Saturday 1 August 2015

Methylphenidate: a repairer of the 'oxidative balance' in ADHD?

A fairly quick post for you today based on the findings reported by Esra Guney and colleagues [1] who examined whether markers of oxidative stress - an imbalance "between the systemic manifestation of reactive oxygen species and a biological system's ability to readily detoxify the reactive intermediates or to repair the resulting damage" - might be something to look at when it comes to cases of attention-deficit hyperactivity disorder (ADHD).

They concluded that, based on a small-ish sample size, there may be more to see when it comes to oxidative metabolism with ADHD in mind. Their findings are not a million miles away from other work in this area [2] bearing in mind the need for further investigations. I might add that given the quite strong links being put forward between autism and issues with oxidative stress (see here) and the quite consistent overlap between autism and ADHD (see here), future work might need to take quite a broad view of any relationship.

Of particular note to me in the Guney paper was mention of how differences in the oxidative stress index before and after intervention (i.e. medication) in their cohort might offer some new ideas about how certain types of medicines 'work' on cases of ADHD. So: "It was also determined that methylphenidate repairs the oxidative balance by increasing antioxidant defence mechanisms."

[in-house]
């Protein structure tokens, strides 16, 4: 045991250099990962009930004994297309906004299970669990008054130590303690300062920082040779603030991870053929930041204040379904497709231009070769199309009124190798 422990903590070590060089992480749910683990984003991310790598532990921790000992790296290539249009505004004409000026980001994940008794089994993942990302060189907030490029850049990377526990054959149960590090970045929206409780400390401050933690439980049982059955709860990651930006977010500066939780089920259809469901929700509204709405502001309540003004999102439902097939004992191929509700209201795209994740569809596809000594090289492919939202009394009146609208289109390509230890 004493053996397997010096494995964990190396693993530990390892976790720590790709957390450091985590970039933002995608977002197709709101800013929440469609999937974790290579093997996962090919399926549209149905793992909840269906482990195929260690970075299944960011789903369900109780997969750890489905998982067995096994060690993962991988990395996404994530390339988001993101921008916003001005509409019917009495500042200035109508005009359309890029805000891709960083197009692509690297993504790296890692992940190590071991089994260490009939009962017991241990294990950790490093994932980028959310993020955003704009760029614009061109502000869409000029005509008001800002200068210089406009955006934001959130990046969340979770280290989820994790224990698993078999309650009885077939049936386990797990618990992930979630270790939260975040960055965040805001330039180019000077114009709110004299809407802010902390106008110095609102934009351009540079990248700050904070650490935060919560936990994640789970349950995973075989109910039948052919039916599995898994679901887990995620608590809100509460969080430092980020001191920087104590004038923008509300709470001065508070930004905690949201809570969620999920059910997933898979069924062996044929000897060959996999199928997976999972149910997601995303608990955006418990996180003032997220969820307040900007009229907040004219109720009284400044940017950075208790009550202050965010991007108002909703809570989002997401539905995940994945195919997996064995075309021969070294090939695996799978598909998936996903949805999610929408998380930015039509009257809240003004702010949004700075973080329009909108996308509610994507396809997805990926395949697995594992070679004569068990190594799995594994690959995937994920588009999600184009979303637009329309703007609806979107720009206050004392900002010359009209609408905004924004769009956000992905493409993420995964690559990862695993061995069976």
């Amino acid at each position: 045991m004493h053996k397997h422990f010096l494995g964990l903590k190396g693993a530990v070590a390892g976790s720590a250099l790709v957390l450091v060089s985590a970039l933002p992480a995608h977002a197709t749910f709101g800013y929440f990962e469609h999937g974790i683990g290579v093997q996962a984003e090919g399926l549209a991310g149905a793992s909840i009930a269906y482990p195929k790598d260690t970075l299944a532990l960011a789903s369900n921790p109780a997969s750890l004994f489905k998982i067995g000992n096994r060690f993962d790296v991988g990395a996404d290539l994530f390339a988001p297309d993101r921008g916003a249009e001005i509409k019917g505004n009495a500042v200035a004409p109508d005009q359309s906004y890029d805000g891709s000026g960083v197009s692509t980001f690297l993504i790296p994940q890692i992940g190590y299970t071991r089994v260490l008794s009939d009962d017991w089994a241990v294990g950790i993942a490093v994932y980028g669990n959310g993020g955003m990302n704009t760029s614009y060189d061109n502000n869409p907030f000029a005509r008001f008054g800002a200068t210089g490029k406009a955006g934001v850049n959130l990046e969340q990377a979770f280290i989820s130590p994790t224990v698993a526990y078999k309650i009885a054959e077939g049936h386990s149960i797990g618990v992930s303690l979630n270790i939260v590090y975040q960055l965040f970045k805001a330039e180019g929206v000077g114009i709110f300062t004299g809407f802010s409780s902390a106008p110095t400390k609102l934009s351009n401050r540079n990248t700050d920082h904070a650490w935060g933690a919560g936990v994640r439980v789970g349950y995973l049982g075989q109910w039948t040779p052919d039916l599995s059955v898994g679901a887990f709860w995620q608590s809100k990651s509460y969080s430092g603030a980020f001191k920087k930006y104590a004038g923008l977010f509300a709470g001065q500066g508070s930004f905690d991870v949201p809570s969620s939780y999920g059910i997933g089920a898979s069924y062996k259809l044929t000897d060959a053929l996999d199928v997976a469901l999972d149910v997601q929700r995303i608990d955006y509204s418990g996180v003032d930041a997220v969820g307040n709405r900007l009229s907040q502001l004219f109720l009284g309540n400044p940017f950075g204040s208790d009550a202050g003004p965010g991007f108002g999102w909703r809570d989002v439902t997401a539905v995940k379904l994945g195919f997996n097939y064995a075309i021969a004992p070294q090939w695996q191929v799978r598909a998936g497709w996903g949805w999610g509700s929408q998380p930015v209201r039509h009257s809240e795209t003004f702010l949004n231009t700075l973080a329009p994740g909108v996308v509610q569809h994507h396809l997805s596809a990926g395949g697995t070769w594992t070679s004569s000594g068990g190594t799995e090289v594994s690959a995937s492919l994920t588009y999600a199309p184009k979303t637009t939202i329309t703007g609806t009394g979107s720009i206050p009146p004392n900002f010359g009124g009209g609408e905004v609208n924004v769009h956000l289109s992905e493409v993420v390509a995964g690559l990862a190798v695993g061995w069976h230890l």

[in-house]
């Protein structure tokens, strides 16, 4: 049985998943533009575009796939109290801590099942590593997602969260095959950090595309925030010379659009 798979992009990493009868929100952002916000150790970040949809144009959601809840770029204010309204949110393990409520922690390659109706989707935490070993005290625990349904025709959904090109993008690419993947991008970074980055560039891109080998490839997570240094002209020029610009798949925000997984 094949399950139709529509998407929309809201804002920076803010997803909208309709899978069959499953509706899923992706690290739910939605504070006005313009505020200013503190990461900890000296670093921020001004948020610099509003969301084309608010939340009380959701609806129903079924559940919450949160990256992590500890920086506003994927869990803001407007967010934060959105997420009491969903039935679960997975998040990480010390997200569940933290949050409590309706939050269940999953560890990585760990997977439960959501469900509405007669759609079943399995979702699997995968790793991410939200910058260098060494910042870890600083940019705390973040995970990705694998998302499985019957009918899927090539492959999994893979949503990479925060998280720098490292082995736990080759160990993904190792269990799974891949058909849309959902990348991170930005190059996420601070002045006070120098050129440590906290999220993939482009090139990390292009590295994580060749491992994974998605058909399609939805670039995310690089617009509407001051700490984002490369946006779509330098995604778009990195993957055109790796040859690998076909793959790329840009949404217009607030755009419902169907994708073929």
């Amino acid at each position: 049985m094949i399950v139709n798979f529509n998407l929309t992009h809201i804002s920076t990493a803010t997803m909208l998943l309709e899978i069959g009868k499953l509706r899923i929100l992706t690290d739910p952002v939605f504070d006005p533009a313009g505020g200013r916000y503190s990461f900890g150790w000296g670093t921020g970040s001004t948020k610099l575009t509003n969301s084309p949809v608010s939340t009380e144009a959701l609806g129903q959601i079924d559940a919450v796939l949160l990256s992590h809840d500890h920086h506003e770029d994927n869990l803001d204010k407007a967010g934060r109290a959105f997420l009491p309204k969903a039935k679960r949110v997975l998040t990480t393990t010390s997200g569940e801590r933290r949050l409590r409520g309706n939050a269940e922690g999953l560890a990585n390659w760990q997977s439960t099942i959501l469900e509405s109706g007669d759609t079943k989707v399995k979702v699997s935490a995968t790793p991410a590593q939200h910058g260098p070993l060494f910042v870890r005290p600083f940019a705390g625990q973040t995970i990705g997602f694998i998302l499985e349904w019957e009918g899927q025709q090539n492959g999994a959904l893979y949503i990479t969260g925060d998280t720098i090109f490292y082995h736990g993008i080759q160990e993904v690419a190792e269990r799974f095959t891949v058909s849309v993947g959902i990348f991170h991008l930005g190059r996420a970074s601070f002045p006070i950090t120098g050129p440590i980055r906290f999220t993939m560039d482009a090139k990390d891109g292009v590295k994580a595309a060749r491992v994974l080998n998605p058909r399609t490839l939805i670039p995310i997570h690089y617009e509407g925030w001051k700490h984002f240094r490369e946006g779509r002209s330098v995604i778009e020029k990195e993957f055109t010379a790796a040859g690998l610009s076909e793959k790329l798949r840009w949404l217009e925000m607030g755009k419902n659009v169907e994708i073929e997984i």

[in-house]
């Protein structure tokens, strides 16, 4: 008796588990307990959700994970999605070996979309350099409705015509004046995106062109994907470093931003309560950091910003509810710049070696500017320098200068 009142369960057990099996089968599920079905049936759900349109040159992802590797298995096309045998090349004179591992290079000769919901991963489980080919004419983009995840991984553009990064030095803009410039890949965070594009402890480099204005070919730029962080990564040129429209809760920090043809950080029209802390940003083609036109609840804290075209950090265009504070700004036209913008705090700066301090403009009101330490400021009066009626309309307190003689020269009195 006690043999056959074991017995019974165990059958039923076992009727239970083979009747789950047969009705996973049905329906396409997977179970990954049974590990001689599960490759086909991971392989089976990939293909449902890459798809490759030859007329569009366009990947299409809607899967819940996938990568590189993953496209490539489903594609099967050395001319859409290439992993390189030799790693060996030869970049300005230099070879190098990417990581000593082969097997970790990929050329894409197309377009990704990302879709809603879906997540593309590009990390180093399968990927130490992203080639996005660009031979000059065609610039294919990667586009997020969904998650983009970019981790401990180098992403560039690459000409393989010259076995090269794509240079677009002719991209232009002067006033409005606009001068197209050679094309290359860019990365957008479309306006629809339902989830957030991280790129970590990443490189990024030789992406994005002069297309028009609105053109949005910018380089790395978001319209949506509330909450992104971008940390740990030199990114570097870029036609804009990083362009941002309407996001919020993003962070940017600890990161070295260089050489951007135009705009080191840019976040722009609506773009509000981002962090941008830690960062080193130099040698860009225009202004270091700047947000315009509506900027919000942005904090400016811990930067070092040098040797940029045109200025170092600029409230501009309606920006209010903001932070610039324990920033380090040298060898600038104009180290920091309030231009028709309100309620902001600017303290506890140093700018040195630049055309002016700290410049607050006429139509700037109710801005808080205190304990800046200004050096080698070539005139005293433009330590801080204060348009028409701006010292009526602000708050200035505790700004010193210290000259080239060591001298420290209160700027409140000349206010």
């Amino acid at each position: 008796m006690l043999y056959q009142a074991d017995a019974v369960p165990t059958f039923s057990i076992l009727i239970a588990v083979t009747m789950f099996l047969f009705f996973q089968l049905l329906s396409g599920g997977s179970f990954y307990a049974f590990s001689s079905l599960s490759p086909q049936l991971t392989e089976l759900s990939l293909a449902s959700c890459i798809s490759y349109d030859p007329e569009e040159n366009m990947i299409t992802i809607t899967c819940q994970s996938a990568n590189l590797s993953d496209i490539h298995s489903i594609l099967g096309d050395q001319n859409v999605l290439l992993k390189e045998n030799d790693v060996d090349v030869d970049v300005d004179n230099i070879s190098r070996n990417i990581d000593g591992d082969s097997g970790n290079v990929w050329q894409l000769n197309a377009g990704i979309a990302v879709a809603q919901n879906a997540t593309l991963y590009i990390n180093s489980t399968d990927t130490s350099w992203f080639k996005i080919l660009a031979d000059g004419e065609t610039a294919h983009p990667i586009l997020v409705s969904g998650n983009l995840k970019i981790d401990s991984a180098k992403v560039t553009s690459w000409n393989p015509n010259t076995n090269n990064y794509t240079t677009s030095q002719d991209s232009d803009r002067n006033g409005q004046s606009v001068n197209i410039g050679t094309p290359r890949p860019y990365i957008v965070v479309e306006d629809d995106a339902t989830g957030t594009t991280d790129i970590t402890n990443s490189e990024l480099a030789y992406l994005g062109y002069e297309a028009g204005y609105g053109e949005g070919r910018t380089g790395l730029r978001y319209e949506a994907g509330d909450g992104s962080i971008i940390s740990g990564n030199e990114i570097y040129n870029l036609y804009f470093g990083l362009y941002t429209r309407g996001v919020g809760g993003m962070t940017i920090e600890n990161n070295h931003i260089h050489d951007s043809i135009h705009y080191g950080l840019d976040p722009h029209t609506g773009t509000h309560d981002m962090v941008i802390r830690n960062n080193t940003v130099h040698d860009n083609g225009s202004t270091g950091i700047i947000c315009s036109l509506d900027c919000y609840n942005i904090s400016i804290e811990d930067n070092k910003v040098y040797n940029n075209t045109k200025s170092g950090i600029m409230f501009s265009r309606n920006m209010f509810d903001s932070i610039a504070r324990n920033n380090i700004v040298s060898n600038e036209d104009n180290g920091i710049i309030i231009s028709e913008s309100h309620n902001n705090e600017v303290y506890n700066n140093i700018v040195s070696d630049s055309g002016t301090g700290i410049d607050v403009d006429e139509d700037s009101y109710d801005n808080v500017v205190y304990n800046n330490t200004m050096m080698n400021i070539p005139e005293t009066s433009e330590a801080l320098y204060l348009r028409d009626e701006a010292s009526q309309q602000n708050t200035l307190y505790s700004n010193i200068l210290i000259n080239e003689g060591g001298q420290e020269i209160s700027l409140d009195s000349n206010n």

Methylphenidate (MPH) (known as Concerta or Ritalin) is a medication of choice for many people diagnosed with ADHD. Although by no means an expert on the whys and wherefores of how MPH works, discussions have always been a little unclear as to how something that looks chemically like an amphetamine (a stimulant) seems to have such a calming effect on some of the characteristics of ADHD. As a nootropic (so-called smart drug) the idea that MPH might work as a performance enhancer offers some clues as to how it might impact on ADHD type symptoms but still curiosity remains on it's important effects.

The idea that MPH might, in amongst its various proposed actions, also impact on processes pertinent to oxidative stress is an interesting one. Animal studies have previously suggested that administration of MPH might affect key compounds related to oxidative stress [3] in particular, related to oxidative defences. That being said, evidence has also been produced to suggest that MPH might do more to induce oxidative stress [4] than to solve any issues, so one has to be a little guarded about making too many sweeping generalisations. That drug dose might also be an important factor is something to take on board too.

Assuming further work is forthcoming to further elucidate any role for MPH in relation to the processes of oxidative stress, some intriguing prospects may lie on the research horizon.

Music: Dream Academy - Life In A Northern Town.


[1] Guney E. et al. Attention Deficit Hyperactivity Disorder and oxidative stress: A short term follow up study. Psychiatry Res. 2015 Jul 8. pii: S0165-1781(15)00448-5.

[2] Joseph N. et al. Oxidative Stress and ADHD: A Meta-Analysis. J Atten Disord. 2013 Nov 14.

[3] Schmitz F. et al. Chronic methylphenidate administration alters antioxidant defenses and butyrylcholinesterase activity in blood of juvenile rats. Mol Cell Biochem. 2012 Feb;361(1-2):281-8.

[4] Martins MR. et al. Methylphenidate treatment induces oxidative stress in young rat brain. Brain Res. 2006 Mar 17;1078(1):189-97.

---------- Guney, E., Cetin, F., Alisik, M., Tunca, H., Tas Torun, Y., Iseri, E., Isik Taner, Y., Cayci, B., & Erel, O. (2015). Attention Deficit Hyperactivity Disorder and oxidative stress: A short term follow up study Psychiatry Research DOI: 10.1016/j.psychres.2015.07.003

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